Whether you’re making a sweater from the top down or bottom up, knowing your measurements ahead of time, and comparing them to the sweater pattern, will save you lots of time and energy. There is some math involved, but please don’t panic – the calculator does all the hard work!

If you’re interested in exploring this topic further, you might want to join me at VK Live, where I will be offering a class entitled: Altering Crochet Sweaters. To learn more, or register, go to http://www.eiseverywhere.com/ehome/66410/classes/. Or visit my website to learn more about online classes: CrochetInsider.com.

Valley Yarns 578 Hanukkah Menorah Wall Hanging

Thursday, November 7th, 2013
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FREE PATTERN Valley Yarns Hanukkah Menorah Wall Hanging

Ping Wood shares a little about her latest design for Valley Yarns, 578 Hanukkah Menorah Wall Hanging.

Throughout the globe, there are celebrations to mark the changing seasons. Interestingly, celebrations occurring during the transition to Fall and Winter often involve light, mainly in the form of lanterns and candles. These celebrations recognize the shortening hours of daylight and the symbolic and practical notion of illumination.

Some of these holidays across the world include the Lantern Moon Festival in China, and Diwali, and Indian holiday. In November of this year, Hanukkah, also known as the Festival of Light is celebrated by Jews around the world. How about knitted wall hanging to help you celebrate this holiday?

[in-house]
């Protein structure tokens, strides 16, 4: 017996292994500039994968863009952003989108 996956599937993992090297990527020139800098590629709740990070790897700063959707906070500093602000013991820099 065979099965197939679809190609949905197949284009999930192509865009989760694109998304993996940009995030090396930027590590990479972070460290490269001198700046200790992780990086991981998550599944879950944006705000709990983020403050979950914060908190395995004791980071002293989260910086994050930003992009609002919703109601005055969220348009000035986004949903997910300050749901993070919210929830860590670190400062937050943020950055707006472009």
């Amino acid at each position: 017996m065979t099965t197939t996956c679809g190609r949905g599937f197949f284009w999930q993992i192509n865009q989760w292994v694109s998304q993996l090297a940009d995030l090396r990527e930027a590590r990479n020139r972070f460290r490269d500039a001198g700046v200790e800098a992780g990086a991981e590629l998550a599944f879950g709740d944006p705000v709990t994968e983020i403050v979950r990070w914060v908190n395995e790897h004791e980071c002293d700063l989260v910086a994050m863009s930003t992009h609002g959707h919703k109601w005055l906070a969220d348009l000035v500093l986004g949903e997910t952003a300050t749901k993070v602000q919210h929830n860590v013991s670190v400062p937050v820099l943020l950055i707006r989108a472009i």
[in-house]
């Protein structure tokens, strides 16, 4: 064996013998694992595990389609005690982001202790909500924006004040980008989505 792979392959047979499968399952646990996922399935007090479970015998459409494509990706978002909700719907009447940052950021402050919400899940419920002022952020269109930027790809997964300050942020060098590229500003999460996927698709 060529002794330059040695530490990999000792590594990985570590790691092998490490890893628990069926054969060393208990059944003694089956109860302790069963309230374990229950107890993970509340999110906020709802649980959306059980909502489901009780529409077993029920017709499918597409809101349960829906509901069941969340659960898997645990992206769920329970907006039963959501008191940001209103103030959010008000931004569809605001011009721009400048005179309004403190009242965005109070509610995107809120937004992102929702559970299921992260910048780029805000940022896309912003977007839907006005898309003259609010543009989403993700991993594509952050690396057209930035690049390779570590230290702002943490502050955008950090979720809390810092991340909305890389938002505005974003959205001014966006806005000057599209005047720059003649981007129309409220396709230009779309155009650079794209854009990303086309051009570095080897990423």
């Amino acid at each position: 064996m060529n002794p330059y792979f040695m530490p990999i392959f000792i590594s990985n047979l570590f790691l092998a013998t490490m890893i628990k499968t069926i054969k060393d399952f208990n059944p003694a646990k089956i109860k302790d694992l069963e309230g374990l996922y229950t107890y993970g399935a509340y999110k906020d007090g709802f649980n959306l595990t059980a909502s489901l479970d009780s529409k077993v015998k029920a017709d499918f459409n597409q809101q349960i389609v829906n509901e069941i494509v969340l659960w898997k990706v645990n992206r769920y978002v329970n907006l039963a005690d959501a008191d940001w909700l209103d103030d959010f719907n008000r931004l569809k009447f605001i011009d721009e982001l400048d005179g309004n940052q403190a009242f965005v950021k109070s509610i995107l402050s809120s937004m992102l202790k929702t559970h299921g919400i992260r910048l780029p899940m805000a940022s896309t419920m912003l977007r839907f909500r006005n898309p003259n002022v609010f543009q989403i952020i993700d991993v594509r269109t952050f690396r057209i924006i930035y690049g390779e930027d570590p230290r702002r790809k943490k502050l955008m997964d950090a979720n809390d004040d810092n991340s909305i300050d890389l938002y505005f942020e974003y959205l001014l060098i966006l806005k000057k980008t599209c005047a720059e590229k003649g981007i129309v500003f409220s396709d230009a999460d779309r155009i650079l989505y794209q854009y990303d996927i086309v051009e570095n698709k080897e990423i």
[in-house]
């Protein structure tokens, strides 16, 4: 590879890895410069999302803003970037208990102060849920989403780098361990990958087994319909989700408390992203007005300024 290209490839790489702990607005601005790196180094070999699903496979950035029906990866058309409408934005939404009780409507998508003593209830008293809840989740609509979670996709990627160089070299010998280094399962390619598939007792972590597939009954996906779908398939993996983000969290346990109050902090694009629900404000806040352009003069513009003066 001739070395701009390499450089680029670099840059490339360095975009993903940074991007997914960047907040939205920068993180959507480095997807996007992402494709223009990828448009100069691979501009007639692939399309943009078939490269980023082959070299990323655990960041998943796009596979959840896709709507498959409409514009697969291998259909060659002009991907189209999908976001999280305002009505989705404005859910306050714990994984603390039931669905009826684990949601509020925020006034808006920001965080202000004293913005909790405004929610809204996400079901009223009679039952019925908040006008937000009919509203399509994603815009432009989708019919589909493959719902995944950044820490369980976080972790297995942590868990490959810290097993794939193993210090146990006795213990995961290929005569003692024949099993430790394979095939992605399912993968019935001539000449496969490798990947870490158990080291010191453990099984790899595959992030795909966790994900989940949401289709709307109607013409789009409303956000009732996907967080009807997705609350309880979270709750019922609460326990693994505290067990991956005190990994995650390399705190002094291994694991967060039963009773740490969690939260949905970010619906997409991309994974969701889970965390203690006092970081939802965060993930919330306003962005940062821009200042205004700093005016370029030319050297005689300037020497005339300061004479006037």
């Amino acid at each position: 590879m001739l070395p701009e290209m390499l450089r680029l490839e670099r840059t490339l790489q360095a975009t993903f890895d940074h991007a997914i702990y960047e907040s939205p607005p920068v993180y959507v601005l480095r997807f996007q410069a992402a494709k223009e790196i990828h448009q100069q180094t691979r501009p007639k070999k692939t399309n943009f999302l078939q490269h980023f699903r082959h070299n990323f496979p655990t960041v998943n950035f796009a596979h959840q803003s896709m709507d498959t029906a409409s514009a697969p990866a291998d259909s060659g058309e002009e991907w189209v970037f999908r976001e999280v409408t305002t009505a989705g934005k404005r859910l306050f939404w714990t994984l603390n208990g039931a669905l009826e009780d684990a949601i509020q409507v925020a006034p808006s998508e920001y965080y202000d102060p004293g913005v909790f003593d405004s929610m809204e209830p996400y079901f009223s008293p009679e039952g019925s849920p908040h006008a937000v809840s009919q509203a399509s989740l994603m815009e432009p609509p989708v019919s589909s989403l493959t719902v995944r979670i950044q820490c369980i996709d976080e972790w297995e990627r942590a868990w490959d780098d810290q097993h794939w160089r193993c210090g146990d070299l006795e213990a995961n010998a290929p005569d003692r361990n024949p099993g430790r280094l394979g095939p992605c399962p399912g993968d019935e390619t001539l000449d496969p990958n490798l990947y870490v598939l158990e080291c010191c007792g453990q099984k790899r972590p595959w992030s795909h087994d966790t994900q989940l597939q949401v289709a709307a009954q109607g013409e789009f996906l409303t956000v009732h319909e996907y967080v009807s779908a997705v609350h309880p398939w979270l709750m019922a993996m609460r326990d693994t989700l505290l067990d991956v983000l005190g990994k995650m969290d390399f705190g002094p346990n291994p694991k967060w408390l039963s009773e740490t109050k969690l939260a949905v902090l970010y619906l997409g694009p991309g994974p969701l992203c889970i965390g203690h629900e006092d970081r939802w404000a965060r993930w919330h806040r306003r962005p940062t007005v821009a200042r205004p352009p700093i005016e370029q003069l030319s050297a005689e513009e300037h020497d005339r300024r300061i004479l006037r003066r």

This wall hanging includes removal knitted candles and a back pocket for storing your mock candles, and even hiding some yummy chocolate coins. A wall hanging allows you to share the holiday tradition with young children without having to handle a lit candle.

Check out Valley Yarns 578 Hanukkah Menorah Wall Hanging. It’s a free pattern!

Our Newest Holiday Catalog

Monday, November 4th, 2013
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WEBS 2013 Holiday CatalogIt’s happening…no matter how much denial we may be in…the holidays are coming!

Our 2013 Holiday Gift and Inspiration Guide should be hitting your mailbox any day. If you’d like to get a preview online, you can flip through the pages here. We hope that you’ll find tons of great gift ideas, both for the people on your list, and maybe a little something you can ask for for yourself.

Valley Yarns Holiday 2013 PhotoshootWe had the photoshoot for the new Valley Yarns patterns at the Wisteriahurst Museum in Holyoke, MA, and our model was our own Emma Welford. (Not only does she work at WEBS, but she’s an amazing designer, and you can check out her designs here.) If you remember, we also had the photoshoot for our Valley Yarns catalog at Wisteriahurst. If you’re ever in Holyoke, MA, it is a beautiful place to visit full of interesting history.

This year’s cover features knit and crocheted jar covers. You can use Valley Yarns 575 Crochet Jar Covers and Valley Yarns 576 Knit Jar Covers to spice up your Mason jars. And even better, the patterns are free. They’re great to use for storage of anything (crochet hooks, knitting needles, pens, etc.), as vases, or, you can use them for holiday decorating by popping a flameless LED candle into the jar. (Important: please use ONLY flameless LED candles in your jars.) I’m a big fan of the LED candles and have them all over my house. I love that many of them have a timer, so I’ll have great ambiance without having to remember to light or extinguish a candle. I’m looking forward to adding a few of these jars and jar covers to my decorating this season.